I’ve spent a lot of time with Wife in the past few days. Maybe six hours each day on both Thursday and Friday. And I have to say, I quite enjoyed the time we spent together. I was reminded once again of some of the many qualities that she has that attracted me to her. Even after this time of being separated, I found it very easy to slip back into the comfortable role of being with her.
In fact, if it weren’t for the topic of conversation and our purpose for being together, I would think it would be easy for anyone seeing us together to believe that we have a great relationship. And we do. She is amazing. She is fun to be with. In spite of that, however, our topic of conversation revolved around the D word: divorce. You see, her lawyers had completed the paperwork, and it was time to sign.
How does one make a transition from one lifestyle to another? Especially from a lifestyle that is socially acceptable to one that is not? I have recently come to the conclusion that polyamory is a more workable approach to life than monogamy. One of the things that appeals to me about polyamory is the idea that you can live your life honestly. In a purportedly monogamous lifestyle, many people still have relationships with other people outside of their marriage, but in cases where those relationships exceed the expectations of the marriage, deception becomes a central feature of the relationship. Some people have affairs. Even in cases where a physical affair isn’t undertaken, many couples engage in what have become known as emotional affairs. In my mind, though, deception plays at least as large a role as infidelity in causing damage to the relationship.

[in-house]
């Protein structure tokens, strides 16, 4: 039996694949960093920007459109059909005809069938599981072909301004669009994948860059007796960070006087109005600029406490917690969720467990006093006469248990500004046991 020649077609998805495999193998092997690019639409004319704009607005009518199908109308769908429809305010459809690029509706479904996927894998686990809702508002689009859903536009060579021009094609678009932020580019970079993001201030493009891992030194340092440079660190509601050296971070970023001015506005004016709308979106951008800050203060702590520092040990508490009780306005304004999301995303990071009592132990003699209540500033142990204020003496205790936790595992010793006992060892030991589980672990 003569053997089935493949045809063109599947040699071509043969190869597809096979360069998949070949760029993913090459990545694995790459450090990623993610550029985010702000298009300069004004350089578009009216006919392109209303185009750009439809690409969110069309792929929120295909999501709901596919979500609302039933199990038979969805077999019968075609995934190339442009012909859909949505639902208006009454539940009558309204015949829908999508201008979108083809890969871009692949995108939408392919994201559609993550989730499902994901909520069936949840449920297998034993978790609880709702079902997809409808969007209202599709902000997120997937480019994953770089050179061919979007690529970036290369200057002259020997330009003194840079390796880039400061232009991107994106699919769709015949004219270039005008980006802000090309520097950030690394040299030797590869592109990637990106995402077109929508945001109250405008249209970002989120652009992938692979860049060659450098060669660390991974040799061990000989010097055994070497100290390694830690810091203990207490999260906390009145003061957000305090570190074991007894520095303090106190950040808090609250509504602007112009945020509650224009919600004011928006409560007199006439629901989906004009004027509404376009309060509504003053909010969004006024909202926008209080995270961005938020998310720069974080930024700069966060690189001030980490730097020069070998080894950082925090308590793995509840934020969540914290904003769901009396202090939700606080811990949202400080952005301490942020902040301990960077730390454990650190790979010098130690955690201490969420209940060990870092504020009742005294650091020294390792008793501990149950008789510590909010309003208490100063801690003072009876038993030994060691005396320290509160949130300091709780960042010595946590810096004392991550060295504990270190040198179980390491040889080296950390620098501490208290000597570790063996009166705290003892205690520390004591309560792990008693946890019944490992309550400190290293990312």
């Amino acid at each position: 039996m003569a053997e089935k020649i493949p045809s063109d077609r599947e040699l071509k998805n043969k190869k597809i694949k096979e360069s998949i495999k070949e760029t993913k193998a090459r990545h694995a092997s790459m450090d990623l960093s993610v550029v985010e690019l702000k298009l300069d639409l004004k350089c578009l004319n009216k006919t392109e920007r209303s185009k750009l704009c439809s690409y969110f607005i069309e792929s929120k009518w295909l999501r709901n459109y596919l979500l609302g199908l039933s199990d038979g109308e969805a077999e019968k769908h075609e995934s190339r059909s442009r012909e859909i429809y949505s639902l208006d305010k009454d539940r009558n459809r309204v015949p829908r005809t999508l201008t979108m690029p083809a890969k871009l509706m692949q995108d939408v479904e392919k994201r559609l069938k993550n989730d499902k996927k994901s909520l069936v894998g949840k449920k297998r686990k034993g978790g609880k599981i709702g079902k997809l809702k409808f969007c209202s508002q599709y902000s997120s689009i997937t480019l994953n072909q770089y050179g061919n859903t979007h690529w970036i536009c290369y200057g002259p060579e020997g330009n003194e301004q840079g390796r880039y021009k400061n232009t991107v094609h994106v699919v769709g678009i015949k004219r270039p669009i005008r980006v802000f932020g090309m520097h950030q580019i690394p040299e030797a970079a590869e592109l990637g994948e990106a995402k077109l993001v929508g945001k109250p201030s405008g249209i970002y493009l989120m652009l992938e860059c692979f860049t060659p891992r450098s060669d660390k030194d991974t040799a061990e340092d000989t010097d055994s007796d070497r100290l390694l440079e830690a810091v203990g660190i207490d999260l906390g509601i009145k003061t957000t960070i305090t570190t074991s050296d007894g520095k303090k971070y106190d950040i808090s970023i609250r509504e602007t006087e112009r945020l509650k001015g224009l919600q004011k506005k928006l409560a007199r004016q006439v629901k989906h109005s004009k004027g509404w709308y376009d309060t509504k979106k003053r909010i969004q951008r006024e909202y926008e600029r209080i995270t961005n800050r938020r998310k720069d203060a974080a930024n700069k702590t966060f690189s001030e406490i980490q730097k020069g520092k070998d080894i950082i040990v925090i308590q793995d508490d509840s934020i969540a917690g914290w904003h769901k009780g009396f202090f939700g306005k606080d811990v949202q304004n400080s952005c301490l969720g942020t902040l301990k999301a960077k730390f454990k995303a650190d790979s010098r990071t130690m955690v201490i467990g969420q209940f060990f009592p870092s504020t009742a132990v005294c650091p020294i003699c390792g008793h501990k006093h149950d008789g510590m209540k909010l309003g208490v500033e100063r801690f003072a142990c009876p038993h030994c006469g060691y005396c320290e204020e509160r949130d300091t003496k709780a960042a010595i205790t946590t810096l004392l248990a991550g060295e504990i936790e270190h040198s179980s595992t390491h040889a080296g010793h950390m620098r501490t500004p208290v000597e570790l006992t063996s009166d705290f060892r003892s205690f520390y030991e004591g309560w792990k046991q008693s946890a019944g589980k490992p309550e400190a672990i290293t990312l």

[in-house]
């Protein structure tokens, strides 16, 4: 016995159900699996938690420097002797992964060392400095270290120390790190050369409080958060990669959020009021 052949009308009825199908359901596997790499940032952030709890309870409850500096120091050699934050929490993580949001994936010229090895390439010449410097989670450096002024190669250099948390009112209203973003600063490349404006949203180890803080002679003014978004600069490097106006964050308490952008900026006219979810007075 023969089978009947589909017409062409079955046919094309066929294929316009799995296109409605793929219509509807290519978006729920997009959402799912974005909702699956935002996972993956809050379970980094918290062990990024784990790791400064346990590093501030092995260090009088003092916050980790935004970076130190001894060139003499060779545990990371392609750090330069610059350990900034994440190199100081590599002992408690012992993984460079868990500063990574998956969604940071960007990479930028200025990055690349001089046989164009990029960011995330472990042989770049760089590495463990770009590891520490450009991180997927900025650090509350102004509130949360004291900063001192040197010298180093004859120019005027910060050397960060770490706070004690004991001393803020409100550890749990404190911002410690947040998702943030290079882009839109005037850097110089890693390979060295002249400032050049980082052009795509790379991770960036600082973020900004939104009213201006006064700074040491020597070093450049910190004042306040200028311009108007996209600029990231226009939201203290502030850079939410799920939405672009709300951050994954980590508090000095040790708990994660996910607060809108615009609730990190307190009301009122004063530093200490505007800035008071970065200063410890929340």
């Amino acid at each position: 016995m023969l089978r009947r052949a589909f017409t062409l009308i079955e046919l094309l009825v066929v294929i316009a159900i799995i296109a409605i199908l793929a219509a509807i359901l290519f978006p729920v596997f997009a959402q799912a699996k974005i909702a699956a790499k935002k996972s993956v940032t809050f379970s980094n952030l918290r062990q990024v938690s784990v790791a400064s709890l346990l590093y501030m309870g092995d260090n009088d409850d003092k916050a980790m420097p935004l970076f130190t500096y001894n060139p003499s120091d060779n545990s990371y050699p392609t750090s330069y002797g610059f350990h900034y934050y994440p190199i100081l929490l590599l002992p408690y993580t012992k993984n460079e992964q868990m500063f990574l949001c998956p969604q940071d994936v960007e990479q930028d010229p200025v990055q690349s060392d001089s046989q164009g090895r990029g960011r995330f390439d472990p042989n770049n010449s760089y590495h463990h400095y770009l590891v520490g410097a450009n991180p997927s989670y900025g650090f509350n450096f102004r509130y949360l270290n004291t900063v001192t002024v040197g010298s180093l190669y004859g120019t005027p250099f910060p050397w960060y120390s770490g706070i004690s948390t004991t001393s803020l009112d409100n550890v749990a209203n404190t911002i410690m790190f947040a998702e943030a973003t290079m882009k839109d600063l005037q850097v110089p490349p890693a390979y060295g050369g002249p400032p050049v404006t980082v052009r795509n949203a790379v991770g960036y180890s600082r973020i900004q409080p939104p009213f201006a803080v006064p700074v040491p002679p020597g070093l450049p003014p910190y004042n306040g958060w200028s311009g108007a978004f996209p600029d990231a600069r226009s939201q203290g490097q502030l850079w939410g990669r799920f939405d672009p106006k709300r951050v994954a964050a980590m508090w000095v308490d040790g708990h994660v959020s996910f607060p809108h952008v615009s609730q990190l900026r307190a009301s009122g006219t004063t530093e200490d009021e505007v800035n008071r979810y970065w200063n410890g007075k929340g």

So the idea of being able to be completely honest and open about relationships is extremely appealing to me. Instead of hiding that a certain person is an important part of my life, I want to be able to acknowledge that part of my life. Girlfriend is important to me. I love her. I want other people in my life to know what a positive influence she is. I want to share my happiness with others. Yet I have been discovering that instead of people finding joy in my ability to be honest, the only way that they can relate to what is going on in my life is to equate it to cheating.
This week a team that was initiating a new project at my workplace came into town, and as part of the initial get-to-know-you activities, we all spent an evening together at a local sports bar. I decided that this time I would order an alcoholic beverage. However, I hadn’t thought it through beforehand, and when I stepped up to the bar and the barkeeper asked me what I would like to drink, I had no idea what to say. “Um … something with alcohol in it?” didn’t exactly sound like the sort of thing one says at a bar. So instead of ordering, I said, “Yeah. Gimme a minute to decide.” I spent the next few seconds searching deep into my lore of alcohol, and coming up empty, I texted Girlfriend: “I’m at the bar and have no idea what to order. Any suggestions?”
While waiting for her response, my coworker arrived and sat next to me. He effortlessly ordered a Blue Moon, and I quietly explained my dilemma to him: “I want to drink something, but I’ve never ordered at a bar before. Got any ideas?” He told me since I’d never drunk beer before, I probably wouldn’t like the flavor, but recommended maybe I start with Coors Lite, since it would be the mildest. I asked if he enjoyed any other kinds of drinks than beer, and after considering it a moment, he said his favorite was probably rum and coke. Short of any better ideas, I decided I’d give it a try. I placed my order and as I was waiting for the drink to come, my coworker asked the obvious question: why had I decided to drink that night? I mumbled something about having left the church, and he asked the next obvious question: what had caused me to abandon my religion? I’m sure he must have thought he had somehow been transported to the local aquarium, because I did my best impression of a fish: wide unblinking eyes with my mouth opening and closing several times without saying anything. It was only then that I realized: I have no idea how to be the ex-Mormon in the elevator.